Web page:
During the state’s stay-at-home order, many families have been struggling with what to make for dinner. Local business owners have sought to inspire others through virtual cooking lessons via Facebook.
Among those are David Borrego of Glendale’s Urban Margarita and Peggy Fiandaca and Curt Durham of LDV Winery in Scottsdale.
Urban Margarita has had cooking lessons for the public since last fall, but going virtual has been a new experience for Borrego.
“For me, it was a way to give back to all of our regular guests who always attend our classes. While we are having this COVID-19 pandemic, it allows people to see a class and get to know some of our food,” Borrego says.
LDV Winery temporarily closed its tasting room in March due to coronavirus concerns. Doing the cooking sessions allows the owners to continue to interact with its customers.
“We don’t have an opportunity, except for something like this, to connect with our customers and connect with people who have come into our tasting rooms on a regular basis. … We’re all about that connection to our lands, connection to the people who drink our wine,” Fiandaca says.
Borrego’s wife, Kimberly Newhart, says the online cooking lessons can give families fresh ideas for what to cook at home together. The cooking lessons have been going live at 2 p.m. Fridays.
“They can cook as a family and make creative meals with some food that they have in their kitchen,” Newhart says.
Although it has hosted a supper club series, this is the first time LDV Winery has offered step-by-step instructions on how to cook recipes. In March, it hosted a wine release party via Zoom. The winery’s cooking lessons have been going live at 4 p.m. Thursdays.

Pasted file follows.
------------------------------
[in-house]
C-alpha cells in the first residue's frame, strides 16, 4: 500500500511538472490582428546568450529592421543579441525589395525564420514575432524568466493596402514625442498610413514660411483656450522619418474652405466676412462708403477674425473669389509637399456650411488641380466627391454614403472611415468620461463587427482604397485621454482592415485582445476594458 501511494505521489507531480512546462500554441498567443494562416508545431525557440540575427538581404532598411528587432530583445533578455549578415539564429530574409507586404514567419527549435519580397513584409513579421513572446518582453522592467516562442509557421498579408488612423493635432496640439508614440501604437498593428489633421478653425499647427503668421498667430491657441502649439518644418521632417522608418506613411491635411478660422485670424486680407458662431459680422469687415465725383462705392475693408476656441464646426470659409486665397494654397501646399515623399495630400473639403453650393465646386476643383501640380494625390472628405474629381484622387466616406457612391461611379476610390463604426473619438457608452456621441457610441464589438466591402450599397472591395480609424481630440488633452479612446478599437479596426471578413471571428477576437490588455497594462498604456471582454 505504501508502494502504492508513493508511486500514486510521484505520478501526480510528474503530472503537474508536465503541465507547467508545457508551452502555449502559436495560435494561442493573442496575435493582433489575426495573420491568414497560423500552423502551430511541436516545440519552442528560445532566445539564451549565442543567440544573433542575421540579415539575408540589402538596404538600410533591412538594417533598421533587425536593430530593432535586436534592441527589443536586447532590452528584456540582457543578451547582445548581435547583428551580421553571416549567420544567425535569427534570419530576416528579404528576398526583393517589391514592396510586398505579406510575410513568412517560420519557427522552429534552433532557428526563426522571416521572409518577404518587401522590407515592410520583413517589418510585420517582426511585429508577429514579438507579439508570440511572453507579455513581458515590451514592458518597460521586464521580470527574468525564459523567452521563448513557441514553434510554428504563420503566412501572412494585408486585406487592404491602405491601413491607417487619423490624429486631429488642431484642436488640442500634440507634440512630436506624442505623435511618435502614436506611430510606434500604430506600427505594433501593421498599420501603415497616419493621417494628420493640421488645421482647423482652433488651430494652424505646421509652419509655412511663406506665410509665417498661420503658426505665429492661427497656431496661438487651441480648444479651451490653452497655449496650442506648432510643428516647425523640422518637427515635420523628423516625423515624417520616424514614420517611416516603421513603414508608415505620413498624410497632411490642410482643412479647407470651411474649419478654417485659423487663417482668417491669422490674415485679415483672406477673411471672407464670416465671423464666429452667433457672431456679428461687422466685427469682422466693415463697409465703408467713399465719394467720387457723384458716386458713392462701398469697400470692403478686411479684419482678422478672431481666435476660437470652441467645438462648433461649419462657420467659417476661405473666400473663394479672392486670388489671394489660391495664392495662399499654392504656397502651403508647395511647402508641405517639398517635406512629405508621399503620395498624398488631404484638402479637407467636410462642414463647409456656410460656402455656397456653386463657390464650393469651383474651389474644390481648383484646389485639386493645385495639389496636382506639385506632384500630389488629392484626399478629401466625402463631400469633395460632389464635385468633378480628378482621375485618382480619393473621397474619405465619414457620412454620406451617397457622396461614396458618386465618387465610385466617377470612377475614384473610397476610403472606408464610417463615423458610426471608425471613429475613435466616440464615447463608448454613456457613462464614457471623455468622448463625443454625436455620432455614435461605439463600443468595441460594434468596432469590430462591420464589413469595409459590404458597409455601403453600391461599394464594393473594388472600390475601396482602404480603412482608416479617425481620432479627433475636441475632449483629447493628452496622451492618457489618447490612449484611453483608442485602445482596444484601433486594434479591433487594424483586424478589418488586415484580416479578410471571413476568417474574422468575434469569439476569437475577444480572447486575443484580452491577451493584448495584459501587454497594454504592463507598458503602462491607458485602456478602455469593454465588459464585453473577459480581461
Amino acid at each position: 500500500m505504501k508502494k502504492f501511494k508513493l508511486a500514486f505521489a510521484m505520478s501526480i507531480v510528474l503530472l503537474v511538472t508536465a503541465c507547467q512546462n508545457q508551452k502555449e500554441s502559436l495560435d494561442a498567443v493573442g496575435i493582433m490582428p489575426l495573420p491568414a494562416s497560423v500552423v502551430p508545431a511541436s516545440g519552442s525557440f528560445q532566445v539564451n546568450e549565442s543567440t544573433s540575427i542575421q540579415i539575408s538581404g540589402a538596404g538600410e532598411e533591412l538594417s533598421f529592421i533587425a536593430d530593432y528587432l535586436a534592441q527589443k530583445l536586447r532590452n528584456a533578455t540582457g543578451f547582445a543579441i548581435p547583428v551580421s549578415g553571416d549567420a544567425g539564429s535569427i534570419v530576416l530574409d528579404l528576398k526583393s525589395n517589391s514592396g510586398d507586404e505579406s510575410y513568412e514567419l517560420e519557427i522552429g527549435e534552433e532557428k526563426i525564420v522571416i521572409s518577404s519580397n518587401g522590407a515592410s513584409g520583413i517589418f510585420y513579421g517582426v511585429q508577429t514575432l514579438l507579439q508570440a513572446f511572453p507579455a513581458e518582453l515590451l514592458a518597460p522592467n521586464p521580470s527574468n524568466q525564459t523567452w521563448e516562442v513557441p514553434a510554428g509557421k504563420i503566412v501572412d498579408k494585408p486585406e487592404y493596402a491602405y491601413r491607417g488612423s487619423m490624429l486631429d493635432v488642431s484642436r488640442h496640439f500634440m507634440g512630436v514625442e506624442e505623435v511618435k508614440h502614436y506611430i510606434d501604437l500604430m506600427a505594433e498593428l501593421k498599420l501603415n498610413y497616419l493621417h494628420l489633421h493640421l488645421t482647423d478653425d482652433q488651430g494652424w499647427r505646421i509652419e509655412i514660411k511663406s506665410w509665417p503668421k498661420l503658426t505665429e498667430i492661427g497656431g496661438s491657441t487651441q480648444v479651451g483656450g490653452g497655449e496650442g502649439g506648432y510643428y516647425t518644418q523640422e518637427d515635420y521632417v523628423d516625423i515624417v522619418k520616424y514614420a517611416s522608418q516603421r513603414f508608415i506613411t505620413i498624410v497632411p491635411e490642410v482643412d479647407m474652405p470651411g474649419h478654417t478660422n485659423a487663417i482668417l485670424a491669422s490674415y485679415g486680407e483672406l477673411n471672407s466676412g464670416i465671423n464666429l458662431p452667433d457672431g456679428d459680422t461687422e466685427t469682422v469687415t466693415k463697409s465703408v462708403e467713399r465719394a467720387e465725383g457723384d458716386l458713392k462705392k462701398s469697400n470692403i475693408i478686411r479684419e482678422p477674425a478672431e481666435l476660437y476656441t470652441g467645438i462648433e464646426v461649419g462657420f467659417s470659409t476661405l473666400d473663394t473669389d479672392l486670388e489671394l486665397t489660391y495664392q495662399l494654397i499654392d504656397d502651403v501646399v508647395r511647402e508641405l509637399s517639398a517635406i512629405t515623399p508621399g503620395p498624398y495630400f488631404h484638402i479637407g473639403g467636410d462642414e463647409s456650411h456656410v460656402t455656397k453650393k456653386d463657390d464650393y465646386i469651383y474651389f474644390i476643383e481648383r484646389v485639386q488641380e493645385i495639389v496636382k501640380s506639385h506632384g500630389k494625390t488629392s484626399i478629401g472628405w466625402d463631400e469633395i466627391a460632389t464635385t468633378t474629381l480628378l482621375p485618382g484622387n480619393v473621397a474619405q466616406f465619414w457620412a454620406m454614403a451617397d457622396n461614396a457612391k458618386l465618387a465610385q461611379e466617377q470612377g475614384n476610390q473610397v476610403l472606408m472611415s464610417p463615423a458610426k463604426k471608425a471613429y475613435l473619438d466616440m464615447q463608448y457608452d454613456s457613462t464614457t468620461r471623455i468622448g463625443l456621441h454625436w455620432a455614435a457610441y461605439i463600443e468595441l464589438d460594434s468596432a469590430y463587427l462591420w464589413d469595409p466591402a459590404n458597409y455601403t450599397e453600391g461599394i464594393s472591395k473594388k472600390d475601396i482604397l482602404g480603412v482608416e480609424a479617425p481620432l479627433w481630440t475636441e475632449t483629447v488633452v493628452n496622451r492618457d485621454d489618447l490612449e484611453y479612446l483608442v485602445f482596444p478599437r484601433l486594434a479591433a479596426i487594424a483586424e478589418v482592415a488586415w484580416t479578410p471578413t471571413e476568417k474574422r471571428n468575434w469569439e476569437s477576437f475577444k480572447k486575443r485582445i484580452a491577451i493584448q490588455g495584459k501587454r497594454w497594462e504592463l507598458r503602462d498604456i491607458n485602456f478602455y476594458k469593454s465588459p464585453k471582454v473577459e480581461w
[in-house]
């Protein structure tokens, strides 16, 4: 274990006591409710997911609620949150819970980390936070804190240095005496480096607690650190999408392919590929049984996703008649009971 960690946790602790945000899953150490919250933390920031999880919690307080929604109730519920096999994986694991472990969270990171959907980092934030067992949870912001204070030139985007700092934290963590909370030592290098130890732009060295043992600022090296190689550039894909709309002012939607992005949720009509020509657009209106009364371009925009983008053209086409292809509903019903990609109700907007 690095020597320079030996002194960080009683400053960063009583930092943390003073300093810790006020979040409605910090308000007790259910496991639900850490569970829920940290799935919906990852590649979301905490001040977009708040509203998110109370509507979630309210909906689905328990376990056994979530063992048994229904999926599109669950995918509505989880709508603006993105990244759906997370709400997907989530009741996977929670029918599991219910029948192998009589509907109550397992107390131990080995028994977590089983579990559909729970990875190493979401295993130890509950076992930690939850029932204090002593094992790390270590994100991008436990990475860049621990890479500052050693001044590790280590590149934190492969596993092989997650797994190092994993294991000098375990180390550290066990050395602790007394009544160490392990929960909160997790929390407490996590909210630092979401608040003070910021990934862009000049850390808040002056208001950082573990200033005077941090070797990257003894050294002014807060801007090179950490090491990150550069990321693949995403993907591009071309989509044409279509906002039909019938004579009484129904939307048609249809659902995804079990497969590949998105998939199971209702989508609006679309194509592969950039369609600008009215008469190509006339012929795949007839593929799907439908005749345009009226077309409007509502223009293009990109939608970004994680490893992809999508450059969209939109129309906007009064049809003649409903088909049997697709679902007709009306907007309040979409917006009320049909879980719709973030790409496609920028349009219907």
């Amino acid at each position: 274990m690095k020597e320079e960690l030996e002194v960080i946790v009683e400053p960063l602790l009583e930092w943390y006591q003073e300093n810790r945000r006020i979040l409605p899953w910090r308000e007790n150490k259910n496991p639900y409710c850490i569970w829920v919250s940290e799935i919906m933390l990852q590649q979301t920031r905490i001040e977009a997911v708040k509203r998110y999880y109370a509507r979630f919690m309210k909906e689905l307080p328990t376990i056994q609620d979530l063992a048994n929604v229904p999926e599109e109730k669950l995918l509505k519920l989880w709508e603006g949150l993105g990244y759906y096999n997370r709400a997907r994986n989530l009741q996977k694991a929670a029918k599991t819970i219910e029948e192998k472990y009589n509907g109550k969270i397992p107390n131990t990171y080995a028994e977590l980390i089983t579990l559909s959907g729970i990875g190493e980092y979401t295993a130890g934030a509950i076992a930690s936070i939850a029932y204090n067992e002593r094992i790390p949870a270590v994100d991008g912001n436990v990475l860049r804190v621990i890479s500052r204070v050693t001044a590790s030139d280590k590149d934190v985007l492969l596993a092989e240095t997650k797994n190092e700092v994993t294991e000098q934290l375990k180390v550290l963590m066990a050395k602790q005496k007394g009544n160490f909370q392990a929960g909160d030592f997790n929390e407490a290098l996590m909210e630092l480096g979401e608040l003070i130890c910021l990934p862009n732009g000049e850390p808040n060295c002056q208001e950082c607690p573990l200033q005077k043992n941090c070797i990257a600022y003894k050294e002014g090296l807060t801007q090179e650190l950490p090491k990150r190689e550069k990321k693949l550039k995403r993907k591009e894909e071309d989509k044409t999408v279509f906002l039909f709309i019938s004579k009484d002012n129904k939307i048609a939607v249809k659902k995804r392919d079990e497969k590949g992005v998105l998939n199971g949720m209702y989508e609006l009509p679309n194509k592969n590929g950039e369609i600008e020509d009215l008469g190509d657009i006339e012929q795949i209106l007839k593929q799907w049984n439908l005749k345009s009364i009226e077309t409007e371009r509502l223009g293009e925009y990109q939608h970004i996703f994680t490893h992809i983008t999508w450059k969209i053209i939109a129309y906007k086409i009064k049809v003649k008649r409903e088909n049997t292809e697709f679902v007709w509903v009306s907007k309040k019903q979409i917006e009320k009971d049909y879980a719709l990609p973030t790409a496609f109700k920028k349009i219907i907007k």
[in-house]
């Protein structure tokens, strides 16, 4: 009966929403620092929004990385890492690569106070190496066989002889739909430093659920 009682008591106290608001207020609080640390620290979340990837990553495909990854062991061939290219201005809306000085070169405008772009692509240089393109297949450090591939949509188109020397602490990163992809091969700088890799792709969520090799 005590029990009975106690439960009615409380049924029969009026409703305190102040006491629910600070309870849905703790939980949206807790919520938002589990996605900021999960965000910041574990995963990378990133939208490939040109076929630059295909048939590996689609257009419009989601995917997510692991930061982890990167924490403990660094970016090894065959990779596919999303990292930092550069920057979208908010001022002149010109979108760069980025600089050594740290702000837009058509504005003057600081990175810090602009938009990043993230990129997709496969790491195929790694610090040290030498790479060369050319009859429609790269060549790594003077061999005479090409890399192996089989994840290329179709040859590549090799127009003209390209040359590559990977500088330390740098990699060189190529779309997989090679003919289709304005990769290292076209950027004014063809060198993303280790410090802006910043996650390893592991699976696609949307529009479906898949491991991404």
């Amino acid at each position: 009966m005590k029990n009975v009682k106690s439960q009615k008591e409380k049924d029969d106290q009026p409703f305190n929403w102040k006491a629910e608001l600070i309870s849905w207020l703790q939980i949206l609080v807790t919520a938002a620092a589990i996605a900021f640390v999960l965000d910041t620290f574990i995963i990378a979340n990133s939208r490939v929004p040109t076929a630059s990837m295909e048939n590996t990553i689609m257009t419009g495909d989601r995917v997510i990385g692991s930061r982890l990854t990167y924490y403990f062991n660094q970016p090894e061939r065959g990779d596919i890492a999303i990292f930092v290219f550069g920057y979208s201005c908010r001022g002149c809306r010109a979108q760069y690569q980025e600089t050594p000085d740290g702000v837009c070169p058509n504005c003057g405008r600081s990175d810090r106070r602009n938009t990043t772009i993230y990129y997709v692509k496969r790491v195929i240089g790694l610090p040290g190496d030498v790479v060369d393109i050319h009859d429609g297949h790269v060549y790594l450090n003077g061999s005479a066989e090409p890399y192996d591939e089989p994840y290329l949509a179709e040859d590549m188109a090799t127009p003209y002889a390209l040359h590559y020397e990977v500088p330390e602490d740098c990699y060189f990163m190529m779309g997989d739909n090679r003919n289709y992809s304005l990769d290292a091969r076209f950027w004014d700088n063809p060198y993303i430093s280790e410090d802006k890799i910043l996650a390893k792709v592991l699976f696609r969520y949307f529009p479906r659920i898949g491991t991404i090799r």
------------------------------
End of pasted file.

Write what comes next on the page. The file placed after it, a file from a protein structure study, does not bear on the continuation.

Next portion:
The two establishments’ cooking classes have attracted out-of-state viewers from New Jersey, Pennsylvania, California, New Mexico, North and South Carolina, Texas, Colorado, Illinois and Oregon.
During their cooking lessons, Fiandaca and Durham have discussed which wines pair well with certain foods.
“All of our wines are food-friendly wines. When we are producing wines, we want to make sure that someone can sit down for a multicourse meal and have one of our wines with every course,” Fiandaca says.
Customers can purchase individual wines or packages from the winery to try during the cooking lessons.
Borrego has discussed wine and margarita pairings during his videos.
Both establishments have tried to cater their cooking lessons to different skill levels. Borrego says even amateur cooks can follow the recipes he shares.
“The recipes I am utilizing are pretty simple. I don’t want to make them any harder than they need to be. They have a lot of simple ingredients. That’s the fun of it. People can either follow along or make it fairly easy,” Borrego says.
During the videos, Borrego will suggest different ways that families can change up the recipes with other ingredients or substitutes, especially if they aren’t able to find exact items such as hatch green chile.